Wednesday, February 2, 2011
The Harvard Business Law Review Online just published a short essay that I wrote about the commercial real estate debt crisis. As readers of the blog may recall, I am working on a much larger piece that will analyze the current problems suffered by the commercial real estate sector and evaluate potential policy responses. I'm trying to get that finished within the next month or so. (One problem with writing an article so focused on numbers -- you have to update it every quarter. I just need to finish it before first quarter is over!)
Anyway, the piece published at HBLR.org focuses on one sliver of that larger paper -- understanding what the commercial real estate debt crisis is and why it happened in the context of considering an the appropriate governmental response. I think that some policymakers have adopted the narrative of the residential crisis (irresponsible borrowers, greedy banks) and applied it to commercial real estate, without supporting empirical evidence. Because that narrative assigns moral blame to the borrowers and banks for their respective roles in the crisis, it impacts policy choices and political support.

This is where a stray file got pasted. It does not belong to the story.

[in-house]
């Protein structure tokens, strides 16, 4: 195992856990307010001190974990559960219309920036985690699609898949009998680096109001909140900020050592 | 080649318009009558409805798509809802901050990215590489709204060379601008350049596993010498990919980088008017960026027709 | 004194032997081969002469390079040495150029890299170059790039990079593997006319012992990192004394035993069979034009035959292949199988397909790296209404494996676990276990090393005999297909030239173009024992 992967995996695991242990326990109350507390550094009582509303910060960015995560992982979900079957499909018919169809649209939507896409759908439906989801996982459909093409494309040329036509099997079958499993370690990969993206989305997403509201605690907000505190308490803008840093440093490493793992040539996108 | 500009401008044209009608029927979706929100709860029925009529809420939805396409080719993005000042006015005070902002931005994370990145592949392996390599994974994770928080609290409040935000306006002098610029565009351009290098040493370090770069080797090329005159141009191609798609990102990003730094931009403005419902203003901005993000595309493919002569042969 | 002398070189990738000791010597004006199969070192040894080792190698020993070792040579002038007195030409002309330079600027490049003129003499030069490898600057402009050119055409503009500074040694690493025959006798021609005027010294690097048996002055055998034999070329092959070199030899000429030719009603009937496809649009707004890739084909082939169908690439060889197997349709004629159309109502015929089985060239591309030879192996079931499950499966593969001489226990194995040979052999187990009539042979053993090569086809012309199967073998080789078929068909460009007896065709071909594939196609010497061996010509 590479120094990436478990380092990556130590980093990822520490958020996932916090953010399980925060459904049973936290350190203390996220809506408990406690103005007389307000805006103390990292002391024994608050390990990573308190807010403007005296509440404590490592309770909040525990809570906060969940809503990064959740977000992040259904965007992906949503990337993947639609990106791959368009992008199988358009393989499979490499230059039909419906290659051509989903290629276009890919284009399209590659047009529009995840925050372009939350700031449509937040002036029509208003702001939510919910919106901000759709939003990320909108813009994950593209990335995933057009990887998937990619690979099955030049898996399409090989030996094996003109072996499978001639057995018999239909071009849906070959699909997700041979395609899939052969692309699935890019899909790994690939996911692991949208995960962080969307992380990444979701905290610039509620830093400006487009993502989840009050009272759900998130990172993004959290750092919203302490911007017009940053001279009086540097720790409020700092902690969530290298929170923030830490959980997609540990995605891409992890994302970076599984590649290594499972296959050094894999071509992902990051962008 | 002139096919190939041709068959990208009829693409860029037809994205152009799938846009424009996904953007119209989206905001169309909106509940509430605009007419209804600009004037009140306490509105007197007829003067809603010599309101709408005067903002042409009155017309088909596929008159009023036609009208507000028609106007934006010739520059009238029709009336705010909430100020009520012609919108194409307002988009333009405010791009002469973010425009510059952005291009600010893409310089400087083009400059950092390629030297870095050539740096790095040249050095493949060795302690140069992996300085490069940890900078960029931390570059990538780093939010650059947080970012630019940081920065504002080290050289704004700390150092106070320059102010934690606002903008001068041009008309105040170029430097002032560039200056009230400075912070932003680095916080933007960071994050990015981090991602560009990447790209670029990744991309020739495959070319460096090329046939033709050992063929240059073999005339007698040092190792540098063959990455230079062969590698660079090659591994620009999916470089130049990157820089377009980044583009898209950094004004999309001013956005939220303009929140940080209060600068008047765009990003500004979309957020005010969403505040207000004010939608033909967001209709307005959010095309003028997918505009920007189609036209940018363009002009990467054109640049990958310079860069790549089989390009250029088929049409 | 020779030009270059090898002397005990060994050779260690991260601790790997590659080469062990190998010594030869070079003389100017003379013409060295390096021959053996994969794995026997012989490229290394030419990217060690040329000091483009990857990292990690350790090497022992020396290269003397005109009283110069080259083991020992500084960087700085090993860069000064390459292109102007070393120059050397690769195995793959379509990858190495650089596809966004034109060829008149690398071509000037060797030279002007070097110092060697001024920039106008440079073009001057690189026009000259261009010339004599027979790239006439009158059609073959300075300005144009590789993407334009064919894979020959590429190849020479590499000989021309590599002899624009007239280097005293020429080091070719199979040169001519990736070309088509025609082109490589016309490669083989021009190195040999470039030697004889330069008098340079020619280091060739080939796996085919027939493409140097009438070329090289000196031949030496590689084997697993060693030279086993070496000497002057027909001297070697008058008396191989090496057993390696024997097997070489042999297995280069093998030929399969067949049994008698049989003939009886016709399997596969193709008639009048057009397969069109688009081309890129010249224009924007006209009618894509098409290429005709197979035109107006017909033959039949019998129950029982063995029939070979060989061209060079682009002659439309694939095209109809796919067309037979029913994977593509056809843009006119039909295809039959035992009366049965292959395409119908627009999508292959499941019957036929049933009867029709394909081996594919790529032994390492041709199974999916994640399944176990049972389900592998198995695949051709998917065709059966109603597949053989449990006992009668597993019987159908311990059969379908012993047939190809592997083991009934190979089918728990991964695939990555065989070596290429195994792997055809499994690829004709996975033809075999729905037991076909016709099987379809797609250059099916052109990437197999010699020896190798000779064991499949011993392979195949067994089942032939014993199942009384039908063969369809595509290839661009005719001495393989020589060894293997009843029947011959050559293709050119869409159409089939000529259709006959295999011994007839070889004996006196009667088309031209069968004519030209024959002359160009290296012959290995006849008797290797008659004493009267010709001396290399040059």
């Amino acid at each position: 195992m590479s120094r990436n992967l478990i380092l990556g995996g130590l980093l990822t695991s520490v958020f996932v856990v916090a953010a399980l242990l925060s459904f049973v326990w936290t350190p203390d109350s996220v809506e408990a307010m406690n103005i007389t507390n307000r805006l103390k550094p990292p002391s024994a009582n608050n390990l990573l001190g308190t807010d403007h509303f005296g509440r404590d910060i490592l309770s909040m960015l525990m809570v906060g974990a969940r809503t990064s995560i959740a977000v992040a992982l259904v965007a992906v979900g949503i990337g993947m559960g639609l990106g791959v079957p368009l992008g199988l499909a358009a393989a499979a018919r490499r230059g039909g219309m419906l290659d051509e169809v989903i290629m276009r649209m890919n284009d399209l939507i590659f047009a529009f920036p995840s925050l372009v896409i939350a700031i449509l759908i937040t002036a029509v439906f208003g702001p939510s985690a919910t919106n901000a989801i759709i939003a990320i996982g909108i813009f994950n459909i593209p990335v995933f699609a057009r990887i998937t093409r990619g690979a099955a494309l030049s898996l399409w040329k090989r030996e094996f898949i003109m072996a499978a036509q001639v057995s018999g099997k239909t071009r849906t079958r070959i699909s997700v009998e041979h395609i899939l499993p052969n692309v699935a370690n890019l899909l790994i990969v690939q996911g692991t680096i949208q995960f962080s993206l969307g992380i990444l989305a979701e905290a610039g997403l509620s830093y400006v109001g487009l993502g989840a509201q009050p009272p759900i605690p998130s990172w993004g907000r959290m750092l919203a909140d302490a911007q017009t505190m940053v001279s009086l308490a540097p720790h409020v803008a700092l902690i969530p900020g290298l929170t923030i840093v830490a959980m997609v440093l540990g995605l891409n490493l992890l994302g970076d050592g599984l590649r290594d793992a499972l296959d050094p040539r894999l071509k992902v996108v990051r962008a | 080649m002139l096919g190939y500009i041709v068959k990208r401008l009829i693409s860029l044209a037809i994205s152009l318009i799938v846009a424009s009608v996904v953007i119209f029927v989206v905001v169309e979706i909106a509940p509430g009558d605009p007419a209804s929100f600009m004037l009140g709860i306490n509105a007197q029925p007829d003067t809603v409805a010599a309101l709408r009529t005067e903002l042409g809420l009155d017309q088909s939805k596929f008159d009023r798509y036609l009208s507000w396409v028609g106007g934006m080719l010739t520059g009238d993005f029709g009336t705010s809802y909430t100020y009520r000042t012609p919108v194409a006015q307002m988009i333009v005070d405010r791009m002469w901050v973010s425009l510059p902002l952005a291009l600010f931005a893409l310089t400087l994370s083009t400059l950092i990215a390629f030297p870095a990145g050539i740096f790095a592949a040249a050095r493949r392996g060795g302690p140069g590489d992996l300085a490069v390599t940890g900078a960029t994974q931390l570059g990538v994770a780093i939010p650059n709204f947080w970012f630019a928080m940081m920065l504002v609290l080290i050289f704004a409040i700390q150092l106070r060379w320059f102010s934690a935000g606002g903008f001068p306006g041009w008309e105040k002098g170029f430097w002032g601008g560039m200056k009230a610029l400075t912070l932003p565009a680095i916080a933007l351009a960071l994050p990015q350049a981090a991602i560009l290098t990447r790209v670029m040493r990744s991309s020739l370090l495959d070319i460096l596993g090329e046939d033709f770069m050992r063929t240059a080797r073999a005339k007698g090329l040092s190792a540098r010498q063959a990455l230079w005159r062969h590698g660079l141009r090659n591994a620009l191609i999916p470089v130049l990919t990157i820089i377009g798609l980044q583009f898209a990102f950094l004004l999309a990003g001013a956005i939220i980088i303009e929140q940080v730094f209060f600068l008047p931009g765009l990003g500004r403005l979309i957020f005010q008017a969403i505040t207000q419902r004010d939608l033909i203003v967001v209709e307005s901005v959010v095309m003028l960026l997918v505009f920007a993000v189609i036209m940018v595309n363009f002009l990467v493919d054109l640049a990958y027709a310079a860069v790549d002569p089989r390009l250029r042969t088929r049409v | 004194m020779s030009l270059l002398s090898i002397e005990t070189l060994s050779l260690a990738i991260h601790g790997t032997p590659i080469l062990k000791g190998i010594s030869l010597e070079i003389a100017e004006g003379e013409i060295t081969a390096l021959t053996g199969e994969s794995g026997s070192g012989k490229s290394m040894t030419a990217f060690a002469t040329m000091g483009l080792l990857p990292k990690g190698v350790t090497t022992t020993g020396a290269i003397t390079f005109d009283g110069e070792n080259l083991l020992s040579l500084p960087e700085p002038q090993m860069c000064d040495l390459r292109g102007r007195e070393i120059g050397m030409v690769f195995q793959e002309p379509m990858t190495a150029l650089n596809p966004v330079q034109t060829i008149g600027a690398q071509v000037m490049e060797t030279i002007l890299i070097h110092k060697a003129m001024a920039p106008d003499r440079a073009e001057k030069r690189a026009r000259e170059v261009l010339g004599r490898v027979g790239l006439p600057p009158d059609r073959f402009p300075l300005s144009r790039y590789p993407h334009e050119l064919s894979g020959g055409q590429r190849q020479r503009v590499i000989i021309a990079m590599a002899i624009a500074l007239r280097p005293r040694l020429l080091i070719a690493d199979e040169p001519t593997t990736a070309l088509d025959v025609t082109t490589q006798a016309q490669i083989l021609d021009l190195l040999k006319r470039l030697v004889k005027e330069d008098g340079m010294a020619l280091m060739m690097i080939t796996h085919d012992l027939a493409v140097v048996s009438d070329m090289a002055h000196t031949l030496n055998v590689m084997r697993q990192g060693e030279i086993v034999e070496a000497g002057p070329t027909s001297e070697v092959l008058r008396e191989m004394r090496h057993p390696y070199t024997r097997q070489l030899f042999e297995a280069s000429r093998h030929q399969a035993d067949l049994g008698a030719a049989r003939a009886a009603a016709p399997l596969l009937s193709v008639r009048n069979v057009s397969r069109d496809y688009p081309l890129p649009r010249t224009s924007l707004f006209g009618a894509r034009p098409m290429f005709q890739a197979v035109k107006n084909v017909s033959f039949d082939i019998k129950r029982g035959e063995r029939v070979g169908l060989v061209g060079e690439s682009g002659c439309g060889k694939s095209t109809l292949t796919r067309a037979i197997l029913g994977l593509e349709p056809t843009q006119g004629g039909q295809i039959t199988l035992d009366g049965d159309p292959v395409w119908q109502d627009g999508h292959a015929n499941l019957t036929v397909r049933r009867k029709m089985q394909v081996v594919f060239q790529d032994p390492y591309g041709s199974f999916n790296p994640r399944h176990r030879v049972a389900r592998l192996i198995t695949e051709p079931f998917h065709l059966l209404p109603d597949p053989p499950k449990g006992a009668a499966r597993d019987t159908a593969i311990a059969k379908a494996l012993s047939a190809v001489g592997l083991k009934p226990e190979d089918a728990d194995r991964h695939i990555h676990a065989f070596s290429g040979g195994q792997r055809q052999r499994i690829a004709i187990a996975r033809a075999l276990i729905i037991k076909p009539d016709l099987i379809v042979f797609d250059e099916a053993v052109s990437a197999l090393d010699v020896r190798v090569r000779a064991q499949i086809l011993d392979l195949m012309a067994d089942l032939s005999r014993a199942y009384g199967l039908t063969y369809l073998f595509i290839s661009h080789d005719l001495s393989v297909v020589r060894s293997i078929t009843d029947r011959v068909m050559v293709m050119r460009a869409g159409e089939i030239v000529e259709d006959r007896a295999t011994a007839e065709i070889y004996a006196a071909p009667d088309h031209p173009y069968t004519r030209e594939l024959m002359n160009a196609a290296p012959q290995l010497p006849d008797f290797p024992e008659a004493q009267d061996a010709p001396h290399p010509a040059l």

This is the first of two pieces that I wrote specifically to be published in online law reviews (the second will be published by Columbia Law Review Sidebar in a few weeks). Both are off-shoots of larger pieces that I'm working on. It wasn't too time-consuming to write them, and I think that the vehicle is well-suited for smaller, more concise arguments that may be more widely read because they are shorter.
I'd love to hear your thoughts, either about the HBLR piece, or the idea of publishing in online law reviews at all.
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